Monday, July 26, 2010

Looking for Help in the 21st Century

As I said in my last post, I'm headed to Boston for further analysis. The docs in Maine, while solid, just don't specialize enough. In Boston, I might end up with an academic-based doctor who can spend the time figuring me out. At this point, however, I don't know who I'm going to see. I have one recommendation from my hematologist, but I want to make sure we get this step right. As a result, I'm trying to leverage the internet. I'm calling on all readers and friends who know someone- or know someone who knows someone- to pass this along.

Specifically, I'm looking for a doctor who specializes in blood clotting disorders in otherwise healthy subjects- even better, someone who includes strong endurance athletes in their work- especially those who have no other freakin' symptoms.

Here's a rundown of what we know:

First, the short story. No other symptoms or risk factors- other than the clotting itself. In other words, a total mystery.

Now the long story. I'm a successful endurance athlete (triathlons), training 10-11 hours per week. Before the ER, had chest pain and felt like I was training at altitude. I occasionally spit up a small amount of bright red blood, generally after exercise. No family history or other typical risk factors (flights, dehydration, etc.). No DVTs. Lower right lung adalectisis. Both pulmonary arteries about 90% blocked, additional clotting, especially on the right side. Cardiac echos were fine. Mildly prominent prostate. Otherwise clear abdominal contrast CT scan. Pleural-based opacities within lower lobes. Upon arrival to the ER, thrombotic risk profile all within normal, including Factor 5 Leiden. Tested for PNH and to determine PSA, waiting for results, very doubtful. Currently on 12.5 mg. warfarin with an INR of 3.1. I'm happy to provide more details or doctors' files.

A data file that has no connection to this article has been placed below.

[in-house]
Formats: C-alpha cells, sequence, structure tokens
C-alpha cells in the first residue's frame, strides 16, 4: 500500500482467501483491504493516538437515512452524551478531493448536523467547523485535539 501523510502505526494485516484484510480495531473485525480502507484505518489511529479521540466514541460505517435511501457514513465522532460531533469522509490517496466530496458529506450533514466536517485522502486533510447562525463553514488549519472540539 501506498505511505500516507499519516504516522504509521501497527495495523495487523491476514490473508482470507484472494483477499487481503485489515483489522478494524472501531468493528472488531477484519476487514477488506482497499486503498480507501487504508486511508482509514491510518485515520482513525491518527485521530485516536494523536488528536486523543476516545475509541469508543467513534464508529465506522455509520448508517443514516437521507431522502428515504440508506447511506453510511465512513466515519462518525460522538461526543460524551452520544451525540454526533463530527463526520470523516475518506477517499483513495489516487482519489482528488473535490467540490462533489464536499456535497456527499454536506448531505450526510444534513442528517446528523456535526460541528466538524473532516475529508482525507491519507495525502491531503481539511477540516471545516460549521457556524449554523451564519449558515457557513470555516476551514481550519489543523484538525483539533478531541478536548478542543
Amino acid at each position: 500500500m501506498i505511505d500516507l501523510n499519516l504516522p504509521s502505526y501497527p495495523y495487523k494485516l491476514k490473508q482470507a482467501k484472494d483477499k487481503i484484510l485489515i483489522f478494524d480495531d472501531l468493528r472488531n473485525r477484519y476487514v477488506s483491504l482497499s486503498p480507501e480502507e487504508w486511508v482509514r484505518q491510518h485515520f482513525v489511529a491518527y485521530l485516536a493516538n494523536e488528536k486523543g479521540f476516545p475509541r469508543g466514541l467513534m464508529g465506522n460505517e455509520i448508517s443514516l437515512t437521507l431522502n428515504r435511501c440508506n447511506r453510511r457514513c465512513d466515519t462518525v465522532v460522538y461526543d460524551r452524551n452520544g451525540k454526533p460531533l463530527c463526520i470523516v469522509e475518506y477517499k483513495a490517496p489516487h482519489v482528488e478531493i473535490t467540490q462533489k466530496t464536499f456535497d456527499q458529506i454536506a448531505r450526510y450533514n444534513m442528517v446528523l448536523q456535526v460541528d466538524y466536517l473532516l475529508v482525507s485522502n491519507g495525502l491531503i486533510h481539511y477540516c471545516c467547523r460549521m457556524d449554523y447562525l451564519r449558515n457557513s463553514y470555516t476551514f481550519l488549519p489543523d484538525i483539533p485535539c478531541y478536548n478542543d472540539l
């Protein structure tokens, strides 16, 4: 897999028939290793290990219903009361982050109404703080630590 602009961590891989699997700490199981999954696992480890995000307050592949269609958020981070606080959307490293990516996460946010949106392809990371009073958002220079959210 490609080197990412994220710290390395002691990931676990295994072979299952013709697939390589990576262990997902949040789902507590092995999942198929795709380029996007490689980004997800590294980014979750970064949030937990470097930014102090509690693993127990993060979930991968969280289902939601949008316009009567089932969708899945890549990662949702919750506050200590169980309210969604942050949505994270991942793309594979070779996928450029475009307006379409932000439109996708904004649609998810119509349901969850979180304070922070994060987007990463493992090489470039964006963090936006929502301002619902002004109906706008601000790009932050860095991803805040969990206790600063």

So for those reading this post who know a doctor who might have a suggestions, please pass this along. My future athletics may rely on finding the right person.

There's also a bigger picture here. First, if I have a genetic disorder, a day will come when my kids should know about it. Second, if this is a result of some sort of confluence of events or factors, there's a good chance other endurance athletes should know about it. Their lives may depend upon it.

Thank you in advance for your help.


  1. I will think about who I might know that could help..networking is great. Such a mystery..can't wait for you to find answers!

  2. I hope you find the answers soon - heading to Boston seems like a good move - more specialists there. Wish I had more suggestions but all I can offer is well wishes.

  3. Did you ever find the help you were looking for? I've been training for my second marathon with my sights set on a full IM and Climbing Everest... which leads me to this: I'm Factor-5 Leiden deficient, 29 yrs old, 3 back surgeries and never had a problem with clots (was tested after my less active sister 10 yrs my senior had an issue).

    Who did you end up talking with about the issues you encountered? I'm doing as much research as I can upfront to determine what I can do to prevent problems and if it's suicidal to embark on anything high-altitude. Any help is appreciated!!